Summary

The Great American Recession resulted in the loss of eight million jobs between 2007 and 2009. More than four million homes were lost to foreclosures. Is it a coincidence that the United States witnessed a dramatic rise in household debt in the years before the recession - that the total amount of debt for American households doubled between 2000 and 2007 to $14 trillion? Definitely not. Armed with clear and powerful evidence, Atif Mian and Amir Sufi reveal in House of Debt how the Great Recession and Great Depression, as well as the current economic malaise in Europe, were caused by a large run-up in household debt followed by a significantly large drop in household spending. Though the banking crisis captured the public's attention, Mian and Sufi argue strongly with actual data that current policy is too heavily biased toward protecting banks and creditors. Increasing the flow of credit, they show, is disastrously counterproductive when the fundamental problem is too much debt. As their research shows, excessive household debt leads to foreclosures, causing individuals to spend less and save more. Less spending means less demand for goods, followed by declines in production and huge job losses. How do we end such a cycle? With a direct attack on debt, say Mian and Sufi. More aggressive debt forgiveness after the crash helps, but as they illustrate, we can be rid of painful bubble-and-bust episodes only if the financial system moves away from its reliance on inflexible debt contracts. As an example, they propose new mortgage contracts that are built on the principle of risk-sharing, a concept that would have prevented the housing bubble from emerging in the first place.
Thoroughly grounded in compelling economic evidence, House of Debt offers convincing answers to some of the most important questions facing the modern economy today: Why do severe recessions happen?
©2014 Atif Mian and Amir Sufi (P)2014 Audible Inc.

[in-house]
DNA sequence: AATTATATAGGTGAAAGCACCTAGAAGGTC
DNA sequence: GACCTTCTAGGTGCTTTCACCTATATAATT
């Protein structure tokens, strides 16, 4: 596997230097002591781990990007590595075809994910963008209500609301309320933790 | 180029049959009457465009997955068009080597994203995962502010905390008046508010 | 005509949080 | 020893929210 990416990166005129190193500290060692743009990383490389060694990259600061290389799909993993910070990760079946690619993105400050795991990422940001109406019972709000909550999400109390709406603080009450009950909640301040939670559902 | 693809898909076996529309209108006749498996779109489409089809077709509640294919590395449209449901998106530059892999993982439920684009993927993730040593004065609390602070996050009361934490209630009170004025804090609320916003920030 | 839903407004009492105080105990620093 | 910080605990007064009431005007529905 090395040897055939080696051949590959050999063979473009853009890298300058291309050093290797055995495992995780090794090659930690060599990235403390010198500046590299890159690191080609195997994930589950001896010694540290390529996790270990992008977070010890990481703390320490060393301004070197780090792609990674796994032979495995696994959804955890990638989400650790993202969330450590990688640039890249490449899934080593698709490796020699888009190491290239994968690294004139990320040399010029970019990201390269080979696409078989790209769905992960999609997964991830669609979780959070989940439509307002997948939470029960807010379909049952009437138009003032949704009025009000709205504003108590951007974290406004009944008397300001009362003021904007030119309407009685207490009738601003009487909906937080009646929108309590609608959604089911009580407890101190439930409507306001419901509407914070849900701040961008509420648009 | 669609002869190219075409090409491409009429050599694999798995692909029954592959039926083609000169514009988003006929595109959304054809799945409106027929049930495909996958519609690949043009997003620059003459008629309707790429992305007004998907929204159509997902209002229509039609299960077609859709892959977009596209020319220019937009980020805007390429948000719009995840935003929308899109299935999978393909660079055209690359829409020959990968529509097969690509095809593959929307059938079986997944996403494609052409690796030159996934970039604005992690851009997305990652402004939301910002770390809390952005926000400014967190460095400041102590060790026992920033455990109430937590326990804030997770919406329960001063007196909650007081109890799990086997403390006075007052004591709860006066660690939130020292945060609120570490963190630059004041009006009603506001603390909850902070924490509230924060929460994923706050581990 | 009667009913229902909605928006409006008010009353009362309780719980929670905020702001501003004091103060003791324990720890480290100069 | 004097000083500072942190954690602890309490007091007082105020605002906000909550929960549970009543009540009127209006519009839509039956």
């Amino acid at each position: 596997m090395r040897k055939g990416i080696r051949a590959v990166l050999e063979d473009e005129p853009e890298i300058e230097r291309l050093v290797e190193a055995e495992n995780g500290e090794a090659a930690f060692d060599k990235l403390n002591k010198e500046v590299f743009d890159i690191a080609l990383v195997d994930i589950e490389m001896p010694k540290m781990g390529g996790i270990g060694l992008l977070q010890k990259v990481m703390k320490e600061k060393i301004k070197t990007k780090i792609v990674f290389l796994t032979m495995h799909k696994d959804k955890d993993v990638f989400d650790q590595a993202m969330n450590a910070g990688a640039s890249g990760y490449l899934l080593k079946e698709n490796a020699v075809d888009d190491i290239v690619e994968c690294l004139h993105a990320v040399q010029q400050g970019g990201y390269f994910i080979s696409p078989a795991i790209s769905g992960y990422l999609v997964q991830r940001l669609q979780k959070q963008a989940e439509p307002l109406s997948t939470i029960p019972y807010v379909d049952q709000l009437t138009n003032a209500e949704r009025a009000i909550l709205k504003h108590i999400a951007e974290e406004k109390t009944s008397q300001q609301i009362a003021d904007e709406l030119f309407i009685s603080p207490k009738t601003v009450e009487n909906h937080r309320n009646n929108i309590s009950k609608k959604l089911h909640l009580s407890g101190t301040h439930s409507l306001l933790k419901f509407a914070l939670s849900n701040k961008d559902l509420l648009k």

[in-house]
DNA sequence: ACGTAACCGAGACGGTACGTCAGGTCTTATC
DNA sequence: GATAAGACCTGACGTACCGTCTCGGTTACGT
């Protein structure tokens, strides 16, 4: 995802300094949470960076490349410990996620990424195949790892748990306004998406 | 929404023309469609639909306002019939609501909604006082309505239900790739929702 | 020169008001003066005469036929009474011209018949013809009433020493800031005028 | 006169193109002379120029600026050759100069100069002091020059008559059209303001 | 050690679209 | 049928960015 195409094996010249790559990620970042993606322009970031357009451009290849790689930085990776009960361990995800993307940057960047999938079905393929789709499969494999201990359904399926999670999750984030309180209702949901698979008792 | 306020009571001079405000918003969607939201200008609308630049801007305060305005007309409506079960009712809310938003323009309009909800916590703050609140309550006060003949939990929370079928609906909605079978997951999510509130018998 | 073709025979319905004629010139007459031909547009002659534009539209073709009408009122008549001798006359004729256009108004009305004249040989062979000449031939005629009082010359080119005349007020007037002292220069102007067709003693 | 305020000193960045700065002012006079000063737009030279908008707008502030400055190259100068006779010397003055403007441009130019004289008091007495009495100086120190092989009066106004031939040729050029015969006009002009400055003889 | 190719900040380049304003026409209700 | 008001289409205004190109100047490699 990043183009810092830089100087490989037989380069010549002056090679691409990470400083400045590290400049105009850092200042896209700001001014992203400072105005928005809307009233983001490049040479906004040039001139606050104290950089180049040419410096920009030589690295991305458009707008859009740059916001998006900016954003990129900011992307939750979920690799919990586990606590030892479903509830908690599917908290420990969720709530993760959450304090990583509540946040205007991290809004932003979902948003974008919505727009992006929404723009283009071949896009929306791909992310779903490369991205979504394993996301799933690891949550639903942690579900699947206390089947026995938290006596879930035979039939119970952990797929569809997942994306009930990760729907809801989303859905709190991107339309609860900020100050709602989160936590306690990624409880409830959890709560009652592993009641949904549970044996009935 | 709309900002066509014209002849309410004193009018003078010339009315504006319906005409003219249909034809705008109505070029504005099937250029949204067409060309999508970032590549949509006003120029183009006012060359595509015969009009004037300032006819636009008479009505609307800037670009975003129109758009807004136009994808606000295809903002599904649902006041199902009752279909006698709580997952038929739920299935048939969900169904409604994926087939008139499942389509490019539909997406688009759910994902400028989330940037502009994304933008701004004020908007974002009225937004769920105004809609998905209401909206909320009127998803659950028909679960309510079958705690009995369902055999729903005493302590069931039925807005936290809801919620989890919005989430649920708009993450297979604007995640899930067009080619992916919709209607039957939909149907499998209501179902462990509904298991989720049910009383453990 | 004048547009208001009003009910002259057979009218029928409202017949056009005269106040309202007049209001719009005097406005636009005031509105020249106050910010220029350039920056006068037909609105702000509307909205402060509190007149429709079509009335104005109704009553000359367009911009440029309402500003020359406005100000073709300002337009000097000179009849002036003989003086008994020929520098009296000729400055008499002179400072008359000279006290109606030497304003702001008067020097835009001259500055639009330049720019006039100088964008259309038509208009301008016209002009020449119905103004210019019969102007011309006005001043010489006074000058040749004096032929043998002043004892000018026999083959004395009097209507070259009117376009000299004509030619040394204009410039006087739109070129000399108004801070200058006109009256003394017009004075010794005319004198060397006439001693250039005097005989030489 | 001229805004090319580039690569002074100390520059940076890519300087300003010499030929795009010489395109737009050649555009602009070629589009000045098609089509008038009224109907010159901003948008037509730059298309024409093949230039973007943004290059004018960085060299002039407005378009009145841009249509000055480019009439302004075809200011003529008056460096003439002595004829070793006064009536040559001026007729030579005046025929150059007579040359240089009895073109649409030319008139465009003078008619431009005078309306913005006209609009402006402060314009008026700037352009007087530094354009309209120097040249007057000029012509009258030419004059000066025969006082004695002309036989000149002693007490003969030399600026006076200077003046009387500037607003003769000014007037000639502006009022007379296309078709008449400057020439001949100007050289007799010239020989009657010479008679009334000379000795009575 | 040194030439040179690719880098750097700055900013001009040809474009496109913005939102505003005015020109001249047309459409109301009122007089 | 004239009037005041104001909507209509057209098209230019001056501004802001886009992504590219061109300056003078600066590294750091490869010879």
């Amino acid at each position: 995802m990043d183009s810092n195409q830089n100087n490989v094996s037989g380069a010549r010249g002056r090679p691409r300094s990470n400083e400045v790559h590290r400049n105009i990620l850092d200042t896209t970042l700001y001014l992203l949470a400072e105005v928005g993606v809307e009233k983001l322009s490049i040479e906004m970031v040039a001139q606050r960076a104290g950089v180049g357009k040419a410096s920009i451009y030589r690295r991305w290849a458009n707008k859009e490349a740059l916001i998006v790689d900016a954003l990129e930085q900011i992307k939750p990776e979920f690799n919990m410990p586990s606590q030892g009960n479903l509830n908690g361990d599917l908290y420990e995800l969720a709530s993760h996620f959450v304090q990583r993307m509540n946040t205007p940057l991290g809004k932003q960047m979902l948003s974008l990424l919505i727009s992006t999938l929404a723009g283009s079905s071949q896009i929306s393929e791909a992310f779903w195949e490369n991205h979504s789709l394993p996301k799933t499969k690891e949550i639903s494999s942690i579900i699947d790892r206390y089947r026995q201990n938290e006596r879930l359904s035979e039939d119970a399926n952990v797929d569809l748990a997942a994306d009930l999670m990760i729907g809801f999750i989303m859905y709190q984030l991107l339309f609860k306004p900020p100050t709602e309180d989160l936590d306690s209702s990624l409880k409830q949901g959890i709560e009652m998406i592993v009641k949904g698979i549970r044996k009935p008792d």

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Customer Reviews

Most Helpful
5 out of 5 stars
By Judy Corstjens on 14-10-15

Forensic Economists explain the Great Recession...

...and a large part of the increase in wealth inequality, and the mechanism of asset price bubbles and a whole lot more. I have read far more than is healthy about debt and the sub-prime crisis, but this book is something new. Wonderfully simple illustrations of economic phenomena - watch out for how debt allows 'optimists' to set the clearing price in a market. Mian and Sufi also have a brilliant knack for mining existing economic data to retroactively create natural experiments to tease out cause and effect. A bit like Freakonomics. Did the availability of mortgages cause the rise in house prices, or did rising house prices cause an increase in borrowing?

The book has a strong moral message and provides concrete proposals to move towards a safer and fairer economic model, with a better spread of risk. I really cringe when I think of the (UK) 'Help to Borrow' scheme in the context of this book. If you follow the arguments of this book, the 'Help to Buy' policy - encouraging poorer people to take on more housing debt - is utterly poisonous.

Some provisos : you have to be pretty good at auditing to enjoy this as an audiobook - I have ordered the hard copy for a second read. You also have to be pretty interested in the economic history of the US 2002-20012, there is detail and rigour here.

Narration. 'Leveraged Lorses,' as in Horses; still you get used to that. The narration is ANGRY, which I find tiring. Appropriate, but you can be angry and slightly laid back and ironic, rather than bitter and sarcastic for seven hours.

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Customer Reviews

Most Helpful
5 out of 5 stars
By Gary L Rau on 02-11-17

Finally - sensible discussion of Great Recession

Economic research and discussion for the rest of us. Analysis of data supports theory explaining how excessive debt produces recession due to spending multipliers. Consumer spending drives 60%of GDP in USA, when leveraged debt is called in through margin calls or foreclosures then spending drops. Bailing out the banks is exalted the wrong solution.

Author presents a reasonable outline of Shared Risk lending that could alternate the present student loan crisis and fairly mitigate future crises.

Must reading for every concerned citizen.

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4 out of 5 stars
By Camilo Echeverri Gonzalez on 31-07-17

A new (for me!) perspective on the banking system

The idea of banks and investors sharing the risks with borrowers when macro or system wide events take place was really interesting and novel to me. In theory at least this could be a good way to soften the crash for the people that need it the most when a crisis comes. The problem is, however, that investors would need to make these decisions prior to crisis and I think it would be hard to sway them in normal conditions.

The narration needs a bit of getting used to.

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